Avatar: The Game Preview (PS3)

Inspired by the forthcoming movie that’s being touted as a potentially groundbreaking stride in bringing proper immersive 3D to multiplexes, comes a game that isn’t even remotely groundbreaking in any way. That’s not to say that it’s looking bad - far from it. Let’s just say that it all looks very familiar indeed.

A third-person action game that adopts a perspective akin to Resident Evil 4’s over the shoulder viewpoint, the conceit and title alone (with tacked-on ‘The Game’ suffix) invokes a shuddering cringe. Inevitably, we could well be in for yet another disappointing, lazy movie tie-in we instantaneously think. But upon playing the demo - which goes live quite soon - it turns out that Avatar: The Game may not actually be as bad as you’d think.

Beware the scary blue dragon beasties! A missile down their oesophagus should work.
Who will win this head-to head, I wonder?

Handed development duties, Ubisoft’s Montreal studio was handpicked by James Cameron himself to construct the game of the movie. Using an updated version of their proprietary Dunia Engine the team set to work on an FPS, before Cameron decided that he wanted a third-person shooter instead.

A prequel story that sheds added light upon the movie’s events, Avatar: The Game makes good use of Cameron’s extensive concept material, whether it’s art or gadgets, vehicles and characters, they’re all to be found in the game. Then there’s the encyclopaedia and bestiary, which has been consulted by the development team to ensure that the movie’s beasts, various races and other incidental details and minutiae are all present and correct.

During our hands-on, we get to see a great deal of what Avatar has to offer in a relatively short period of time, since this particular demo has been put together to show off every one of the game’s main features. Beginning in one of the dual-rotor helicopter-like flying machines, we bombard our way towards a clearing with a handy landing zone, where we set the whirly-bird down on solid ground.

We jump out and venture into the jungle, which is lush and dense with foliage. Playing on a 42” 3D JVC TV screen worth roughly GBP5000, the experience is rendered even more immersive, with genuine depth of field effects drawing us into the action, seemingly enclosing us in the surrounding jungle, despite the fact that in reality we’re wearing glasses that can’t help but make us look like a total plum. Ducking under non-existent, 3D hanging vines doesn’t help us look any better either.

Stalked by the scaly, canine Viper Wolves, we try and stay alert as they unexpectedly spring from the leafy undergrowth with a guttural snarl. The entire jungle is home to a menagerie of hostile creatures that the native Na’vi coexist with peacefully. Until you and your gung-ho Marine buddies come along shooting anything that moves.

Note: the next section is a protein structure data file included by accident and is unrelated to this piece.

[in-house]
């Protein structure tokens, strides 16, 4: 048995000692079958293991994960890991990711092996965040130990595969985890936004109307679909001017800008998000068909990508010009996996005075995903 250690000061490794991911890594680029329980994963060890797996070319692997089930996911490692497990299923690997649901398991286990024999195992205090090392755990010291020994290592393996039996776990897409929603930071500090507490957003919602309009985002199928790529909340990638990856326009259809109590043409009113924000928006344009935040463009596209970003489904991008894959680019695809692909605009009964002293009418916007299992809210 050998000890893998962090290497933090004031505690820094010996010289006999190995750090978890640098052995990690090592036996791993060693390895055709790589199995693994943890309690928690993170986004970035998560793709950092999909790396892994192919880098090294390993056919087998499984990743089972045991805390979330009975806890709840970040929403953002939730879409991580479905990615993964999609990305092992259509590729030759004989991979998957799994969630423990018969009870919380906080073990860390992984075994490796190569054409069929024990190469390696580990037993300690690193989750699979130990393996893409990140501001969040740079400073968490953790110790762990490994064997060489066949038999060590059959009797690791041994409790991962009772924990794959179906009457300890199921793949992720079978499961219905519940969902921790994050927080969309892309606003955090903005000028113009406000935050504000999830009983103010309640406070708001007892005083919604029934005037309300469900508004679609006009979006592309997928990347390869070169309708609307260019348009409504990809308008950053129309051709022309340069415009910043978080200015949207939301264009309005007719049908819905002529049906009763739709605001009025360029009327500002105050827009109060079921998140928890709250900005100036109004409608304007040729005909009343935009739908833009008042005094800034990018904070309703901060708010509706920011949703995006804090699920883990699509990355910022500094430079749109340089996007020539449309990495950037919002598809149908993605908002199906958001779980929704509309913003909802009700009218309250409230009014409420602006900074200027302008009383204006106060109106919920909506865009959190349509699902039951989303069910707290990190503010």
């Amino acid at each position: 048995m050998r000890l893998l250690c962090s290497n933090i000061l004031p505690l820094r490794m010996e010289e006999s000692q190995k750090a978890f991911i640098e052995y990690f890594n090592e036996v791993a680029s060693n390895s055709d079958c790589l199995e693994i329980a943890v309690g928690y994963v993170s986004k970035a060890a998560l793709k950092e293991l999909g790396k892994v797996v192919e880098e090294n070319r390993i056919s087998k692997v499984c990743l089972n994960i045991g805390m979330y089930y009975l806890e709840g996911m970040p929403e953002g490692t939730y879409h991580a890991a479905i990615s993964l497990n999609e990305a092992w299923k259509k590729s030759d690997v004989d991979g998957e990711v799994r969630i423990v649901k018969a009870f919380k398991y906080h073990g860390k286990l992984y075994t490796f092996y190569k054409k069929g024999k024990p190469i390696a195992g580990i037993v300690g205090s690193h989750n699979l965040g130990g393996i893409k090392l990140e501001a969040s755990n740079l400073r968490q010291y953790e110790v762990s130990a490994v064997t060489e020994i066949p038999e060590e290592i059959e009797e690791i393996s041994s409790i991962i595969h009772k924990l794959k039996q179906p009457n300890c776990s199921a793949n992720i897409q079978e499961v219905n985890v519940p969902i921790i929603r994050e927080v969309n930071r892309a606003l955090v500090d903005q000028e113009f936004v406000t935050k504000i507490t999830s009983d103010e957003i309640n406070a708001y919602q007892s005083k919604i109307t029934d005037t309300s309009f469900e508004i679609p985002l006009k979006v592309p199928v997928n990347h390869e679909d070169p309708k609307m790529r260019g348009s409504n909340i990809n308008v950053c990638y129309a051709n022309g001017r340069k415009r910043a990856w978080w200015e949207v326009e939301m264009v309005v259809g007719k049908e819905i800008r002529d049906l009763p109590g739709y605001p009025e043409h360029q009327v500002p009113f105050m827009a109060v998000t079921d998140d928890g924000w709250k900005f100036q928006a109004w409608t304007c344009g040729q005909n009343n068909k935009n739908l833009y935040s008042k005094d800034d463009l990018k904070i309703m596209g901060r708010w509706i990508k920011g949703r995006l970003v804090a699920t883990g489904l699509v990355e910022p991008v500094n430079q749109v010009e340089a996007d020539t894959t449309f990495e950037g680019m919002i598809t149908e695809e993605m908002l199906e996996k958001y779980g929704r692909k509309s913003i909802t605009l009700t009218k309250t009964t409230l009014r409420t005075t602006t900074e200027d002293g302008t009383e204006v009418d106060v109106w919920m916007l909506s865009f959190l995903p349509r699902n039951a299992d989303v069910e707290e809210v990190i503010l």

Playing as a human soldier for the first act, you’re an invader on the planet Pandora whose objective is to clear a path for a shady corporation hell bent on mining a valuable resource aptly named ‘Unobtainium’ that could well save the waning human race from extinction. Of course, the Na’vi don’t take too kindly to violent humans destroying their planet and eradicating their way of life (typical human behaviour then), so fight back with warrior-like fervour while using nature to their advantage.

The odds are stacked in your favour since you wield all manner of technologically advanced weaponry, such as high velocity rifles, deadly flamethrowers and much more while the intimidating, 10-foot tall Na’vi use staffs, spears and arrows to defend themselves, launching head-on assaults with deadly melee attacks. It’s nothing that can’t be efficiently dealt with by a concentrated spray of machine gun fire though.

Commandeering a buggy to get to the next section before night falls shows us Avatar’s lovely day to night cycle, but then it’s not long before we’re stomping around in a tooled-up, bipedal mech, blasting all and sundry. Forced from out of the cockpit just as we’re having loads of fun killing innocent beasties, we’re then faced with a gigantic Hammerhead - a massive four-legged dinosaur-like creature with a hulking great hammer-shaped head (the clue’s in his name, really).

The jungles of Pandora are lush, vibrant and teeming with life. Best blow it all to hell then.
Why do I get the distinct feeling that James Cameron has been playing a whole lot of Halo?

Evading his devastating charge, we defeat him after wearing him down with a few well-aimed grenades to his thick hide. We then surge onwards only to be caught slap bang in the middle of a stampede, which is where the demo ends. Big teasers. Still in such a relatively short demo, we’re convinced that Avatar might possibly manage to buck the trend for sloppy film to game transitions with Cameron’s input potentially setting this apart from the usual movie-based bilge we’re used to.

Derivative as it may seem - Avatar is, it has to be said, reminiscent of a dozen other third-person shooters - for a movie tie-in, Ubisoft’s title is looking surprisingly decent. Using the Far Cry 2 engine has allowed the dev team to incorporate elements such as propagating fire and lush vegetation into the mix, making for a rather attractive game. And while our brief time playing the game proved enjoyable, only the full version will prove whether Avatar: The Game can manage to offer a lasting prospect rather than a short-lived blast.

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